It’s a difficult time for employers and employees alike, but many are trying to keep their businesses running or getting ready to reopen despite the serious risk. Unemployment is surging right now, and plenty of companies are jumping to take advantage of the crisis by hiring new employees. Is your company one of them?
Whether you’re hiring new employees to fill new demands related to the current crisis or increasing your workforce for another reason, it’s important that you have a payroll plan in place. If you’re confused about how employee payments work or interested in changing how you pay your employees, it’s time for you to learn.
There are a variety of reasons why you might consider one pay schedule over another. To help you figure out what works best for you, here are some great tips on how often employers should pay their employees.
Pay Frequency Requirements by State
The first thing you should consider when working up a pay schedule for your company is that pay frequency requirements vary by state. A couple of states, like Arizona and Maine, require that employers pay in the middle of the month, every 15 or 16 days.
Overall, though, you’re able to make the choice within the bounds of the law, but make sure to familiarize yourself with your state’s regulations to avoid potential legal trouble!
Read on for details on the options you have.
Making Employee Payments Every Month
A common payment schedule is paying your employees every month. Salaried workers often receive monthly base direct pay, and it’s common that wage laborers do too.
You could argue that making monthly payments is easier because you don’t have to calculate payroll as frequently. Another benefit of paying workers monthly is that you can save on printing costs if you have many employees.
However, you’ll have more numbers to keep track of if you wait until the end of each month to pay. Luckily, there’s a number of payroll software options to help you out.
Making Employee Payments Every Two Weeks
“How often is bi-monthly?” is a common question. Bi-monthly means paying twice a month, and generally, this means that employers pay their workers every two weeks.
While many employers simply pay every other Friday or on another regular weekly schedule, a bi-monthly employee payment plan doesn’t have to be based on the day of the week.
If it’s convenient to pay your employees on certain days of the month, instead, getting paid on the 15th and the 30th is typical. Awkwardness can arise, though, if you aren’t able to make payments on non-business days. If this is a payment schedule you’re considering, think about what your plan is if the 15th or 30th (or whichever days you choose) fall on weekends or holidays.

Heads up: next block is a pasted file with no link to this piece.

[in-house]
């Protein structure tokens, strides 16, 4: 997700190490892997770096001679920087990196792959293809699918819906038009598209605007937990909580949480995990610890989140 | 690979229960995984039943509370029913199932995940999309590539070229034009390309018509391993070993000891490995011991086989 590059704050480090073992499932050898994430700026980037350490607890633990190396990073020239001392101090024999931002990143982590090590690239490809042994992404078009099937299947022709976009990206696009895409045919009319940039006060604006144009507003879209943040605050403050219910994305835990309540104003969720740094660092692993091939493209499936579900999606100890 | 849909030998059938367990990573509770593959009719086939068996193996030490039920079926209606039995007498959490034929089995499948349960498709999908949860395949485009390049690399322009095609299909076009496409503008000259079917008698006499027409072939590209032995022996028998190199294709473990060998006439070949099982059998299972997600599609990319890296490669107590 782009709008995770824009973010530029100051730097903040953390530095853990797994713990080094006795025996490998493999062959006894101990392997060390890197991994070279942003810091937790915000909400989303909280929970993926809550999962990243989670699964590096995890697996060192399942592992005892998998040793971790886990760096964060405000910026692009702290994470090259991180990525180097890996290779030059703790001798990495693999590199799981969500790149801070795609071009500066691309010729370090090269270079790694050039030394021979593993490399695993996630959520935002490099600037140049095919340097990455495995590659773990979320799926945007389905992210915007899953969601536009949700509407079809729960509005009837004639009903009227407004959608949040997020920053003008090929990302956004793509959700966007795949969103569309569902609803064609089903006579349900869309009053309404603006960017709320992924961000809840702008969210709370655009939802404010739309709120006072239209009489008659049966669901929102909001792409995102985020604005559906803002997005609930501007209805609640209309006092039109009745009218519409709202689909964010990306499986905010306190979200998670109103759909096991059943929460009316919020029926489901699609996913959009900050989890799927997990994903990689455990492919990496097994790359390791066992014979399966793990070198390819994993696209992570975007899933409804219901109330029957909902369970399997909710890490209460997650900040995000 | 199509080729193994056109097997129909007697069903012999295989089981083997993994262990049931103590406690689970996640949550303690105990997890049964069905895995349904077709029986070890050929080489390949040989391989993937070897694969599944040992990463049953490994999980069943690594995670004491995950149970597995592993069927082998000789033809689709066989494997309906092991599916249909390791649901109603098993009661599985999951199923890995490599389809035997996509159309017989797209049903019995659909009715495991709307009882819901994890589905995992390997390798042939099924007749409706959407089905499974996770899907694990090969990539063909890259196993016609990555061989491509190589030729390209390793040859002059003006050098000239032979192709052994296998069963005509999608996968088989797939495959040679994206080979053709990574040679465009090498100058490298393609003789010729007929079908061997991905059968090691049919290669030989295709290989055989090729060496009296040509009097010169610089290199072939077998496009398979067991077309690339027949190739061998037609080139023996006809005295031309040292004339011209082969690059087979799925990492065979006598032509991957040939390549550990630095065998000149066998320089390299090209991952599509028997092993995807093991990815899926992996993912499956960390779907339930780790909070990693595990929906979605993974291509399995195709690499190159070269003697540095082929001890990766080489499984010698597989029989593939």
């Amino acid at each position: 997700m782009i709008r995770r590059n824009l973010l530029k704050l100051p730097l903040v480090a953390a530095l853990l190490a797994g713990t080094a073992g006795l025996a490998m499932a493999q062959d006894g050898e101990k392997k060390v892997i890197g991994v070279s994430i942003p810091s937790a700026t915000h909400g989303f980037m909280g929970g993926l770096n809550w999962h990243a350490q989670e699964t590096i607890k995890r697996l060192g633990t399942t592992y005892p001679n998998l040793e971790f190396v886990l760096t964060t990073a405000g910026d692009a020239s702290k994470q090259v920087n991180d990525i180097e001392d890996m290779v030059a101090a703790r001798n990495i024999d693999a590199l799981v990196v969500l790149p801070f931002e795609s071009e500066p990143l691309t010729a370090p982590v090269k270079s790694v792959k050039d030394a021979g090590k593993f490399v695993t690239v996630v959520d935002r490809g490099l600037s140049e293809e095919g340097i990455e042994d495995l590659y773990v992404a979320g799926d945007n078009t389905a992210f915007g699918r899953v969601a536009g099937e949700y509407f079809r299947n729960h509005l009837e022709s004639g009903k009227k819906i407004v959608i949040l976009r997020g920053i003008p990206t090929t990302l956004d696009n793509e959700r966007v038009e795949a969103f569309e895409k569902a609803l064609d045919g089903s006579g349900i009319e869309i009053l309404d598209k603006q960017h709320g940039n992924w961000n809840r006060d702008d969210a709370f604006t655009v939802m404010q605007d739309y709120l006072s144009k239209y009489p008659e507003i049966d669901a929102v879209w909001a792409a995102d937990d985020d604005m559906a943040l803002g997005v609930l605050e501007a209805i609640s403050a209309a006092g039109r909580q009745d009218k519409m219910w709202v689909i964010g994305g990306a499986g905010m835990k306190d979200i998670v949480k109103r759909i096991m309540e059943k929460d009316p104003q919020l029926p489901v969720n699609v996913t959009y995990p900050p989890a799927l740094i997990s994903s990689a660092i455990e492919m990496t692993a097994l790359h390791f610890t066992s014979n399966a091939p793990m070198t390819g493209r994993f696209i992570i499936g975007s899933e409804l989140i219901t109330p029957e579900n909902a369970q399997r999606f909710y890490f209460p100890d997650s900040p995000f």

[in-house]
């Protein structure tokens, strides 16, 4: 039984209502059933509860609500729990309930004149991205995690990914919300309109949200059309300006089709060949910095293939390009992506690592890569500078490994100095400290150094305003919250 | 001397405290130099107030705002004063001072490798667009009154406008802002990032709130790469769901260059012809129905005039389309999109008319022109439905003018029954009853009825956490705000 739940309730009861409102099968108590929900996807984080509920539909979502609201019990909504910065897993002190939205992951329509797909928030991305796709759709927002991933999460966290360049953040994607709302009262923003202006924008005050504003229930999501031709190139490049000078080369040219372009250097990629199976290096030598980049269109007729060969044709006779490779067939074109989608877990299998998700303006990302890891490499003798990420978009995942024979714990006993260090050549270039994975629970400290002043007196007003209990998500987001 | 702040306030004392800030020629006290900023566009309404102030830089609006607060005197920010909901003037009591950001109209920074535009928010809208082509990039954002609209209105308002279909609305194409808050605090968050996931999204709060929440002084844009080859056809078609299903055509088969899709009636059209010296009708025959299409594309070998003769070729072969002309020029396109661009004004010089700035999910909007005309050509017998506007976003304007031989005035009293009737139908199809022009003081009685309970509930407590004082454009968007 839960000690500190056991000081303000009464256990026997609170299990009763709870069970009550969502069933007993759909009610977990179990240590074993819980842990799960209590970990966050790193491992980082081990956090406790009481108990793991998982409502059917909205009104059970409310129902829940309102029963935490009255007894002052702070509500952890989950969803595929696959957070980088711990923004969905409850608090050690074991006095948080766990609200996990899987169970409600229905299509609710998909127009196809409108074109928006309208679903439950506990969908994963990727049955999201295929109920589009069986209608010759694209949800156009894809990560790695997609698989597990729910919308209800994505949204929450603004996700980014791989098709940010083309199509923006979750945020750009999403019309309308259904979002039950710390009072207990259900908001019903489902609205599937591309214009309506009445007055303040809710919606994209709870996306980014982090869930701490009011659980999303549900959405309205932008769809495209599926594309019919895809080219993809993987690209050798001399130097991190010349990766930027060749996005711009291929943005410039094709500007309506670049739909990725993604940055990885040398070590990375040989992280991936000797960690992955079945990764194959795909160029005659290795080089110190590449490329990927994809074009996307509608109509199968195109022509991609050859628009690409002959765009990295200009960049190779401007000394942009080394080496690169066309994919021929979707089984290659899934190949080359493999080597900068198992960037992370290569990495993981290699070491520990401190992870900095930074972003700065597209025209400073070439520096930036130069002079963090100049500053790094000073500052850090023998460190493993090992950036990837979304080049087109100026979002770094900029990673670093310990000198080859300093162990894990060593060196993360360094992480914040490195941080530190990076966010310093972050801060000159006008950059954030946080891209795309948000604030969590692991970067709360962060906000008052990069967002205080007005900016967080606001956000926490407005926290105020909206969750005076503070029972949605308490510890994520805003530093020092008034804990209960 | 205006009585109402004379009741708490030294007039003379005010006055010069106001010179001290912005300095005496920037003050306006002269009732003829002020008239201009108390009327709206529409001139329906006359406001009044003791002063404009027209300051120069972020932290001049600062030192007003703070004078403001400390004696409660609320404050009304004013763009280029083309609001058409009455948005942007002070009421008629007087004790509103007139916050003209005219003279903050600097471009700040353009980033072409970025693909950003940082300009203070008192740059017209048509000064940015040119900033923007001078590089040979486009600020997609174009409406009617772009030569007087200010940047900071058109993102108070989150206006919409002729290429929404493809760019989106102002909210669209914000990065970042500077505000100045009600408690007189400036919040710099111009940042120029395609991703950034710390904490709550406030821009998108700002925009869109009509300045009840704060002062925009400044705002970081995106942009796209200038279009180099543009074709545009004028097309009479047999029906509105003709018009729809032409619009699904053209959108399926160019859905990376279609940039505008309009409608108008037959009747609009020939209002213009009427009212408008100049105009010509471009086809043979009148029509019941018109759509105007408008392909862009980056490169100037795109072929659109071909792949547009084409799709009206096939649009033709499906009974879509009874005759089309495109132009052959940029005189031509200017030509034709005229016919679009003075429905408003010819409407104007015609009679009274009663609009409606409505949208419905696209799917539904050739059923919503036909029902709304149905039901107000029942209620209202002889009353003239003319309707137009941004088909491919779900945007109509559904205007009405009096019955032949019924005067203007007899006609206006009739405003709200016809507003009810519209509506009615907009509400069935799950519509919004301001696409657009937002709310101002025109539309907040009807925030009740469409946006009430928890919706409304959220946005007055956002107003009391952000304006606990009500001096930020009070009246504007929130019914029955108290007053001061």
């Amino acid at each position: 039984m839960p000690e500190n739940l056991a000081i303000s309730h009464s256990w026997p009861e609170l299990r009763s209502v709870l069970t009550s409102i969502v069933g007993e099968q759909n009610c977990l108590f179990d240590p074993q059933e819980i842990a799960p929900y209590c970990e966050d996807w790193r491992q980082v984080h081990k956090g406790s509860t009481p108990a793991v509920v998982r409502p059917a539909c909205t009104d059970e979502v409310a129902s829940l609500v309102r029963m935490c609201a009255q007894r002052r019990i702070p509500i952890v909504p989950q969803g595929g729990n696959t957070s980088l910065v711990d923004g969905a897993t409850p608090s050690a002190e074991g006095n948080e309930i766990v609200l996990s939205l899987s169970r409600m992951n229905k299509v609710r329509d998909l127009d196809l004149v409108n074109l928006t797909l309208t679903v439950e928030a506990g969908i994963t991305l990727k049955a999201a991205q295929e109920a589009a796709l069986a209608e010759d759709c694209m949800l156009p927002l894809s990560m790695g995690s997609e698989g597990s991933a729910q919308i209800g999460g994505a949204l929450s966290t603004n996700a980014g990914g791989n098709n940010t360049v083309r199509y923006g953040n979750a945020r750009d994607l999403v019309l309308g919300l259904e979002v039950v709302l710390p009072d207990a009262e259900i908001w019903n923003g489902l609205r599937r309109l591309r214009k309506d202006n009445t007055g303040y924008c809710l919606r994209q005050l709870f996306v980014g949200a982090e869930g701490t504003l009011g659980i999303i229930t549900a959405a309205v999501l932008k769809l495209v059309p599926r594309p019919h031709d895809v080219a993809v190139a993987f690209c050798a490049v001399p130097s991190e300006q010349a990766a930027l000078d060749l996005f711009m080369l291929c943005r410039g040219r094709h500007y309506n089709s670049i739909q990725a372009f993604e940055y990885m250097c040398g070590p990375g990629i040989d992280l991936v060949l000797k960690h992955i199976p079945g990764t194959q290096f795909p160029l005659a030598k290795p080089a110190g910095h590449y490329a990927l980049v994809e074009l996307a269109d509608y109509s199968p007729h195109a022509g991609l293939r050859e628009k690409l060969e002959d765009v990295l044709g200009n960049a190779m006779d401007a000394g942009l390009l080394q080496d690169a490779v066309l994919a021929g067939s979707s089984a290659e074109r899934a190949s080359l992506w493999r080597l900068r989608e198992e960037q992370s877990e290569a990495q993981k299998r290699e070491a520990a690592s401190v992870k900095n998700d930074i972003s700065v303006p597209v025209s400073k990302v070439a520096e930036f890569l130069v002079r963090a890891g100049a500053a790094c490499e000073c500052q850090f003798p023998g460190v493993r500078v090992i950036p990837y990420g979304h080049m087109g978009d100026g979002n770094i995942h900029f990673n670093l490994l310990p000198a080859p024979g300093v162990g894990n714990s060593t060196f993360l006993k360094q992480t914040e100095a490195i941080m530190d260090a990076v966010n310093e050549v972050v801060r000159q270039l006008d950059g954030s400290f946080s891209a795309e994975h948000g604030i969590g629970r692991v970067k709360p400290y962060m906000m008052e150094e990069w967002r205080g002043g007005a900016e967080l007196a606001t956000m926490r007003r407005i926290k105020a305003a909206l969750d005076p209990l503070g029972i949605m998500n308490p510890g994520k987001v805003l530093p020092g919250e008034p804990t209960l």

Paying Employees Every Week
Some employers are changing their pay schedules because times are tough and workers struggle to pay the bills. Generous employers take steps to protect the workers that keep their businesses afloat, and one option to consider is paying employees every week.
Paying employees weekly is a good pay strategy if your business has a high employee turnover rate. One advantage, in that case, is that you won’t have as much hassle getting paychecks together when paying employees who quit or are fired. Some examples of high-turnover businesses that pay weekly are some canvassing organizations and companies that work with freelancers.
Keep in mind if you send paper paychecks to your workers that printing costs add up if you have a large number of employees. For this reason, weekly employee payments are best used only if your business model necessitates it. However, you can avoid this problem by going paperless.
Jobs That Pay Every Day
Jobs that pay daily aren’t very common, but they’re out there. Employers that pay daily usually work with transitory workforces and gig workers, like migrant farmworkers, online translators, and survey-takers.
If you haven’t heard much about paying employees daily, that’s because in general, it isn’t too practical and most don’t do it. One reason many avoid paying daily is that if you print physical paychecks, the printing costs can add up.
In certain circumstances, though, it works well. For the most part, daily payments are best for online businesses, or companies with small workforces.
As you might imagine, this is the easiest option in terms of math—but only at the outset. While you won’t have to take the trouble of adding together all the hours each employee works, you will have to add everything together when it comes time for you to file taxes, so don’t slack off on keeping detailed records.
Working with an accountant, hr software for small business or payroll software helps a lot. If you aren’t careful, you could make a mistake that leads to getting audited. Nobody wants that!
In Search of More Business Advice?
Making employee payments often intimidates new business owners and those who bring on large numbers of new workers. Now that you’ve read about how often to pay your workers, are you interested in learning more business tricks and tips?
Even if you already have a business degree, continuing to learn throughout your career will put you ahead of your competitors.
To help you along on this journey, we have plenty of articles available for you to read. Whether you want to learn more about employer-employee interactions or about something totally different, like building a reputation for your brand, we have you covered. Enjoy!